LOOK OUT FOR THIS IN FEBRUARY The buzz began before the holidays, ‘Panda Village’ popping up and standing out on a number of high profile playlists, and while Fyah is not available until 15 February marlbank readers you lucky things are the first to know more first.
Theon Cross you will recall from Sons of Kemet (he took over from the original tuba player Oren Marshall) and is well known on the London scene. Cross flickered first on marlbank’s radar on Tom Challenger’s raucous Brass Mask Live that came out two years ago and was an out-there gospelly New Orleans confection.
This is very different. Tuba it is easy to forget is extremely unusual in contemporary jazz because, of course, the bass we nearly always hear is provided by a double bass or bass guitar.
Recorded at the Soup studio in London what we have here is a trio on six of the tracks (Cross with saxist Nubya Garcia and drummer Moses Boyd) expanded to a different quintet on the remaining two (Cross with his brother trombonist Nathaniel Cross, Tim Doyle on percussion, Artie Zaitz on electric guitar and Wayne Francis on tenor sax).
The first thing that you notice on opener ‘Activate’ is the thunderously captured tuba sound. Gearbox are very good at getting a full sound and given that this will be issued on vinyl (I am listening on a digital copy) the sound will be even more riotously immediate.
‘Activate’ has a simplicity to it and becomes a conversation between tuba and sax that certainly summons up the atmosphere of a Sons of Kemet record. Cross takes a solo after the initial duelling which is OK but the initial fireworks stole the show. His strength throughout Fyah no fears is in rock solid beat in group-play not necessarily soloing which is actually very limited in terms of his role. The tuba is not cut out for that really.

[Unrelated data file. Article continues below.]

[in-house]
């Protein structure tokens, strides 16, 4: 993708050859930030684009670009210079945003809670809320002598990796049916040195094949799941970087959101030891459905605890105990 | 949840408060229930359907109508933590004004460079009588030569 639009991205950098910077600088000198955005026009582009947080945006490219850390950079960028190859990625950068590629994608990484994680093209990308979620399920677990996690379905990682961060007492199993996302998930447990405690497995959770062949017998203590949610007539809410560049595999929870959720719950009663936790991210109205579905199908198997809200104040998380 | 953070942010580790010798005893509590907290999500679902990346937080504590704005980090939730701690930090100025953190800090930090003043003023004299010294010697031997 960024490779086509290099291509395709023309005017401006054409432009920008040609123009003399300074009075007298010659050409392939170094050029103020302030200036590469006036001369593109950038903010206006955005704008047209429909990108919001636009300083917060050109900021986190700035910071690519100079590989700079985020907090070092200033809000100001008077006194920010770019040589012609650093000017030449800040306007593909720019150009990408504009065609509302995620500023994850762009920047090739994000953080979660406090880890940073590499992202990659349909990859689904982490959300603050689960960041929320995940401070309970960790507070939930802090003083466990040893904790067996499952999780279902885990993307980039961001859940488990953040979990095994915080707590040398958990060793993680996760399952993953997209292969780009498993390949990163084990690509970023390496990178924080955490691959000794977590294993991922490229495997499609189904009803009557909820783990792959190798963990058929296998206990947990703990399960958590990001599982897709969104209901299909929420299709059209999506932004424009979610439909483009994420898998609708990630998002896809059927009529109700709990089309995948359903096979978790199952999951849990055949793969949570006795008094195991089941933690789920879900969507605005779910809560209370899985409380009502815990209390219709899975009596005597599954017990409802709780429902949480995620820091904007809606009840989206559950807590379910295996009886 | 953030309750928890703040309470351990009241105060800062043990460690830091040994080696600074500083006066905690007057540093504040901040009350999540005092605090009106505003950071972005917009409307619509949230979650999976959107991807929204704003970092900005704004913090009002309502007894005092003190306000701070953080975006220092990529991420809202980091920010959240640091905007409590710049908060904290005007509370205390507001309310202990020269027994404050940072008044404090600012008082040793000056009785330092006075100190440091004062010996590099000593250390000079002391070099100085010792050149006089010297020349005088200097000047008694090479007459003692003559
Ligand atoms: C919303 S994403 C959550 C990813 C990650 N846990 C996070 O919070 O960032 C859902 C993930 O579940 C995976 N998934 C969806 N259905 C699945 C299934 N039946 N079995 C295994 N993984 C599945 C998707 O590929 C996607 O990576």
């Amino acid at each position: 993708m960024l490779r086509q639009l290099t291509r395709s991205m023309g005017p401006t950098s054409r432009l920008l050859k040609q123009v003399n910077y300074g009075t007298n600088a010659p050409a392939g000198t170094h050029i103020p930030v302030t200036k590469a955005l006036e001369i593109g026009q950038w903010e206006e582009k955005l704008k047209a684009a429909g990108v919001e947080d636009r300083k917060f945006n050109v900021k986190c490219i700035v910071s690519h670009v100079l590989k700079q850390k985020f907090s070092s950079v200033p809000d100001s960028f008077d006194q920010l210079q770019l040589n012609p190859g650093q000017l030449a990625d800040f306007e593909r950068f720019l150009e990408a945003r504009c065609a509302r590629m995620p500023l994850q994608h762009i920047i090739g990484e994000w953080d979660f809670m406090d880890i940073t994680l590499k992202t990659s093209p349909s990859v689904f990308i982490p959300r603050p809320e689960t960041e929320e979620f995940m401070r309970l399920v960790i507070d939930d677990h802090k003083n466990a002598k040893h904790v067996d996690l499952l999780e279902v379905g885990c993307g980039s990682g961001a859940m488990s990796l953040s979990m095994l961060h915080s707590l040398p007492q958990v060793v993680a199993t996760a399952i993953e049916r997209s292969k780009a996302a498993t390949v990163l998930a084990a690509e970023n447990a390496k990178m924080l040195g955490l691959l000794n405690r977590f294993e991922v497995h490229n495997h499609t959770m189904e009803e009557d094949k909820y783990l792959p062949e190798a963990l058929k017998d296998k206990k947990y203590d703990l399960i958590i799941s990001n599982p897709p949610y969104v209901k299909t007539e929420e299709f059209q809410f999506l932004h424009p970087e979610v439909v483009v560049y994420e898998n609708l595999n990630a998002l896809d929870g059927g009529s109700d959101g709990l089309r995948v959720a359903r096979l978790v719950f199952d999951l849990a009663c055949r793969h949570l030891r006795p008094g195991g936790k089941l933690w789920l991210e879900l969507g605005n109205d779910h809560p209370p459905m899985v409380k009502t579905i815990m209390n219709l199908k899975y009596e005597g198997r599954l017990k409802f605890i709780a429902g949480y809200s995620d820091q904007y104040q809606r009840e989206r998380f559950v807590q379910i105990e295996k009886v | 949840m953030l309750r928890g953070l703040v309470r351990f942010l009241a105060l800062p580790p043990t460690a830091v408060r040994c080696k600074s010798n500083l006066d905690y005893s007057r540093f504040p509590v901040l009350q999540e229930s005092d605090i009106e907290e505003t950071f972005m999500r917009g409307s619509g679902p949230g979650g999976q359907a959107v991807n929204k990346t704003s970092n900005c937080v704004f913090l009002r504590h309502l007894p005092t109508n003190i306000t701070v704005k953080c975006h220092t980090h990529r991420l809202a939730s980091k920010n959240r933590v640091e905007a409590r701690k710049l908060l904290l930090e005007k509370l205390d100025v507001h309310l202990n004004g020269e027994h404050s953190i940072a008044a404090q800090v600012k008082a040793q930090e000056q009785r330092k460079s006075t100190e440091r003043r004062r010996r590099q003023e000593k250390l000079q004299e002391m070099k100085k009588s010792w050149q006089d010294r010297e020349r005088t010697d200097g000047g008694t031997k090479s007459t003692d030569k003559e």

‘Offerings’ has street noise in the background before the riff takes over and echoey sax from Garcia gives this track more of an African sensation and also gives you an idea of some fine production ideas in the sound engineering department. Again the tune is built on tiny building blocks, a little three-note motif, but it is not quite so compelling as the opener.
‘Radiation’ has a great groove going on, swung beats from Boyd that lay up and woozy polyphonic effects smear saxophone in to the middle of the sound. ‘Letting Go’ makes use of a delay as an underlay, the undertones emanating from Cross’s tuba beautifully caught, like the throb of the exhaust pipe on an old classic car. ‘Candace of Meroe’ has more of an African vibe and a lot more motion which Artie Zaitz feeds in to. His contribution on the few tracks he is on is massive.